The Tragic Figure of Antigone
When people recall tragedies, they often think Shakespearean. These tragedies were usually named after their tragic protagonists (e.g., Romeo and Juliet, Macbeth, Julius Caesar, Hamlet, Othello). However, many tragic characters did not have an eponymous play. For example, in Antigone, a woman loses her life trying to honor her fallen brother and inadvertently causes Creon, the king, to lose his wife and daughter. Since we have two important characters’ detriments, we must choose which one is the tragic hero. Given that tragedies originated from Greece, we can use Aristotle’s definition and description to select the tragic hero (Ridgeway). According to Aristotle’s teachings, Creon is the tragic hero, regardless of the title.
First, let us layout Aristotle’s tragic hero. His tragic hero was always a man of noble stature and greatness and his destruction had a lesson for the audience (Elements of a Tragic Hero in Literature). The hero’s aggressive goal would lead to his decline by his flaw, the will of the gods through prophets, and/or fate (Aristotle and The Elements of Tragedy). Also, only until he saw the root of his downfall could he become a hero. Lastly, the audience must feel pity and fear for him (Elements of a Tragic Hero in Literature). With all of these attributes, we can identify Creon as the tragic hero.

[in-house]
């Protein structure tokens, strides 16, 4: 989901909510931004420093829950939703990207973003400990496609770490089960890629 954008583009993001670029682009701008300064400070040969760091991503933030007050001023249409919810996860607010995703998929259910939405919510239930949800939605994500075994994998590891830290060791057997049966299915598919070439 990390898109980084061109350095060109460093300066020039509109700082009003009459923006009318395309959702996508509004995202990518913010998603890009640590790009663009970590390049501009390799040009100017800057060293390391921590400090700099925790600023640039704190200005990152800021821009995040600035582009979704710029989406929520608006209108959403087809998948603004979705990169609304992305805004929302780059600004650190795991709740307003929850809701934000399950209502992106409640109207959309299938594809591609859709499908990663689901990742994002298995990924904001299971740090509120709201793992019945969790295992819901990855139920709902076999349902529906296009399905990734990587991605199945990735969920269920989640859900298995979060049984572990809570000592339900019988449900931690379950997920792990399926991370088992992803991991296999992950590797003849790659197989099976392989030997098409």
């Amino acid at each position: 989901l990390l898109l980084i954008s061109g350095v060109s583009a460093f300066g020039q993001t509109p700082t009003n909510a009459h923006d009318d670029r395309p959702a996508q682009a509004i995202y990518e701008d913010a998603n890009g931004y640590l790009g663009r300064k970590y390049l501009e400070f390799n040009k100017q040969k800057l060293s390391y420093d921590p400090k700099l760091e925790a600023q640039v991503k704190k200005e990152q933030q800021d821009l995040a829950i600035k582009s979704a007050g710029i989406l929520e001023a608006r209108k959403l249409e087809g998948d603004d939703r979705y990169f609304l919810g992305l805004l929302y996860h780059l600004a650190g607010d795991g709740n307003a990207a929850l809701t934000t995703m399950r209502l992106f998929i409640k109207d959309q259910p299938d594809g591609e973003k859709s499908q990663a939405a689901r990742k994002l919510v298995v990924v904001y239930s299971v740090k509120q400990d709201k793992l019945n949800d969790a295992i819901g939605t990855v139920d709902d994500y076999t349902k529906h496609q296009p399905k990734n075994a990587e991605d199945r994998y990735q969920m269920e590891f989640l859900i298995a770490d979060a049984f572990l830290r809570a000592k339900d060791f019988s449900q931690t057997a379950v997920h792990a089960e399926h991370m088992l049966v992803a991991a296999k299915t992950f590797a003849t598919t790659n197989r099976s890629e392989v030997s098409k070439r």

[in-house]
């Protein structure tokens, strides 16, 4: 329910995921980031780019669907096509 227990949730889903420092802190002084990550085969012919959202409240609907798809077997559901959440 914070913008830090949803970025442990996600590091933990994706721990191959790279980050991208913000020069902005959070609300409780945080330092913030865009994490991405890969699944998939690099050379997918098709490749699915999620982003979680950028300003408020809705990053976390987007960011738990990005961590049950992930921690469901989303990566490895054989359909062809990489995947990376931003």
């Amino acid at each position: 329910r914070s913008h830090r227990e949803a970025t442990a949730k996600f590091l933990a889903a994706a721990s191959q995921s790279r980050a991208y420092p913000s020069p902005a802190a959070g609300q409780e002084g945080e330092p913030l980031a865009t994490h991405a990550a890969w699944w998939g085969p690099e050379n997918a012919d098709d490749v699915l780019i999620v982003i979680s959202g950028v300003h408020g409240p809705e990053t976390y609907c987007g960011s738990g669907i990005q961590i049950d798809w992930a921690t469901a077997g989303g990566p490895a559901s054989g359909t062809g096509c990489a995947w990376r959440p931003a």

First, we can match up Creon’s qualities to those of Aristotle’s tragic hero. Creon introduces himself to the Chorus as a worthy king of his city-state, Thebes. Next, we hear Creon’s tenacious goal, which he establishes as law: Polyneices, the traitorous brother of Antigone, is not to receive a proper burial. However, the Greeks believed that proper burials were necessary so that the psyche, or the spirit of the dead, could leave the physical body. Improper burials meant the individual’s suffering between worlds (Ancient Greek Burial Rituals). Thus, Creon’s law violates the rules of the afterlife and the will of...
Cited: "Ancient Greek Burial Rituals." Wikispaces. Tangient LLC, 2008. Web. 2 Mar. 2014. .
"ARISTOTLE & THE ELEMENTS OF TRAGEDY." Ohio Edu. N.p., n.d. Web. 1 Mar. 2014. .
Lucyinthesky. "Elements of a tragic hero in literature." Nuvvo. Savvica, Inc, n.d. Web. 1 Mar. 2014. .
Ridgeway, William. "THE ORIGIN OF TRAGEDY: INTRODUCTION." Theatrehistory. N.p., 2002. Web. 1 Mar. 2014. .
Sophocles. Anitgone. Trans. Nicholas Rudall. Ed. Nicholas Rudall and Bernard Sahlins. Chicago: Ivan R. Dee, 1998. Print.
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